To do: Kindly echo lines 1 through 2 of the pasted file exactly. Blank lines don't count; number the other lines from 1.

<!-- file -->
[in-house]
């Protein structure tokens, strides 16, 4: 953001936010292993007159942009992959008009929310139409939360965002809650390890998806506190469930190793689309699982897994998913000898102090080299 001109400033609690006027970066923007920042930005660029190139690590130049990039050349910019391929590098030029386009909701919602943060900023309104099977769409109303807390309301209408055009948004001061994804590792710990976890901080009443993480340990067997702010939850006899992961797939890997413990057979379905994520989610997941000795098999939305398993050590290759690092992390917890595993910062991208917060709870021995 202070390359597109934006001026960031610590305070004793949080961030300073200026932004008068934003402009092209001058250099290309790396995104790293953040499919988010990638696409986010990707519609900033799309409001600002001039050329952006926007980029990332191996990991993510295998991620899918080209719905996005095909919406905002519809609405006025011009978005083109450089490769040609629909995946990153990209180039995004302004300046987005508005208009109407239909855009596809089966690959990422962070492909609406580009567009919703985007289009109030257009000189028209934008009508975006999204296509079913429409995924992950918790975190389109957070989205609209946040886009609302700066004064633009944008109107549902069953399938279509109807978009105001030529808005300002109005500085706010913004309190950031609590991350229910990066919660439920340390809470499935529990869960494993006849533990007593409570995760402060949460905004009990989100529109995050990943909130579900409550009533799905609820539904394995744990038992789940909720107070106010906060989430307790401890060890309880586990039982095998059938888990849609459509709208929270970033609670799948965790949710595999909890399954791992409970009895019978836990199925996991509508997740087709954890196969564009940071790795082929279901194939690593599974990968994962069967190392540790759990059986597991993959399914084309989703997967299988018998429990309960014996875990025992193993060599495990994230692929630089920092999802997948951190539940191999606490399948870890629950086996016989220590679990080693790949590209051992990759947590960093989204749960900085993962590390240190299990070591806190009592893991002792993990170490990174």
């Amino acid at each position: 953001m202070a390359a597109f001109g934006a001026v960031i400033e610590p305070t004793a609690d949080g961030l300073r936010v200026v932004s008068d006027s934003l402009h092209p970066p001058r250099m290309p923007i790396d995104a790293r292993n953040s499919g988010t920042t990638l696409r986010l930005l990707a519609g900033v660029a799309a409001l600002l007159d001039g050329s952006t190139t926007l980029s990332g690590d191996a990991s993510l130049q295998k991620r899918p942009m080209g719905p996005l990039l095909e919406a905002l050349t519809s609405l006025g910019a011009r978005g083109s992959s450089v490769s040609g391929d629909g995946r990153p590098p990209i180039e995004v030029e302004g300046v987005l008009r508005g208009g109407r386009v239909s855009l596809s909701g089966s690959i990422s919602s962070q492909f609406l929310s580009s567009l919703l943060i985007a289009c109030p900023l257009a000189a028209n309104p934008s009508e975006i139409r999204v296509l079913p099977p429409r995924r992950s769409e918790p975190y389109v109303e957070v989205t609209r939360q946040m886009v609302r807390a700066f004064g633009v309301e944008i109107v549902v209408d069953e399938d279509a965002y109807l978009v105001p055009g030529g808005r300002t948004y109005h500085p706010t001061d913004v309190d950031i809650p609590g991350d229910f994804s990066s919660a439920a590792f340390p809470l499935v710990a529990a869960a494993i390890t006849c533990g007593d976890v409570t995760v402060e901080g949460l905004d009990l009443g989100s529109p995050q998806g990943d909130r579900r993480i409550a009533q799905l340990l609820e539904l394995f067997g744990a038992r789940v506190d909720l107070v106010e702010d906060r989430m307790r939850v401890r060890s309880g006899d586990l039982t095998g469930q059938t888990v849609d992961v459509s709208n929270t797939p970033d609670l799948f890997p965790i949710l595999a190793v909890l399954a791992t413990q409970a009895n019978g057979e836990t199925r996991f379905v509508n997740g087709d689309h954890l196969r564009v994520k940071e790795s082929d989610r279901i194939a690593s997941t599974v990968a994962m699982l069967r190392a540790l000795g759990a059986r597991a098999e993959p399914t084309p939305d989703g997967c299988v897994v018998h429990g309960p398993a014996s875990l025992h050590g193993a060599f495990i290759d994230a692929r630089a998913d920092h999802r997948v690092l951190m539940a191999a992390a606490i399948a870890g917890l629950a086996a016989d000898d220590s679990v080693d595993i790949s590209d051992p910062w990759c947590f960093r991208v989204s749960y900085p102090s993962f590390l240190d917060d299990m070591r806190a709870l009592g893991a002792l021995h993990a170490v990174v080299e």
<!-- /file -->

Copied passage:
[in-house]
């Protein structure tokens, strides 16, 4: 953001936010292993007159942009992959008009929310139409939360965002809650390890998806506190469930190793689309699982897994998913000898102090080299 001109400033609690006027970066923007920042930005660029190139690590130049990039050349910019391929590098030029386009909701919602943060900023309104099977769409109303807390309301209408055009948004001061994804590792710990976890901080009443993480340990067997702010939850006899992961797939890997413990057979379905994520989610997941000795098999939305398993050590290759690092992390917890595993910062991208917060709870021995 202070390359597109934006001026960031610590305070004793949080961030300073200026932004008068934003402009092209001058250099290309790396995104790293953040499919988010990638696409986010990707519609900033799309409001600002001039050329952006926007980029990332191996990991993510295998991620899918080209719905996005095909919406905002519809609405006025011009978005083109450089490769040609629909995946990153990209180039995004302004300046987005508005208009109407239909855009596809089966690959990422962070492909609406580009567009919703985007289009109030257009000189028209934008009508975006999204296509079913429409995924992950918790975190389109957070989205609209946040886009609302700066004064633009944008109107549902069953399938279509109807978009105001030529808005300002109005500085706010913004309190950031609590991350229910990066919660439920340390809470499935529990869960494993006849533990007593409570995760402060949460905004009990989100529109995050990943909130579900409550009533799905609820539904394995744990038992789940909720107070106010906060989430307790401890060890309880586990039982095998059938888990849609459509709208929270970033609670799948965790949710595999909890399954791992409970009895019978836990199925996991509508997740087709954890196969564009940071790795082929279901194939690593599974990968994962069967190392540790759990059986597991993959399914084309989703997967299988018998429990309960014996875990025992193993060599495990994230692929630089920092999802997948951190539940191999606490399948870890629950086996016989220590679990080693790949590209051992990759947590960093989204749960900085993962590390240190299990070591806190009592893991002792993990170490990174």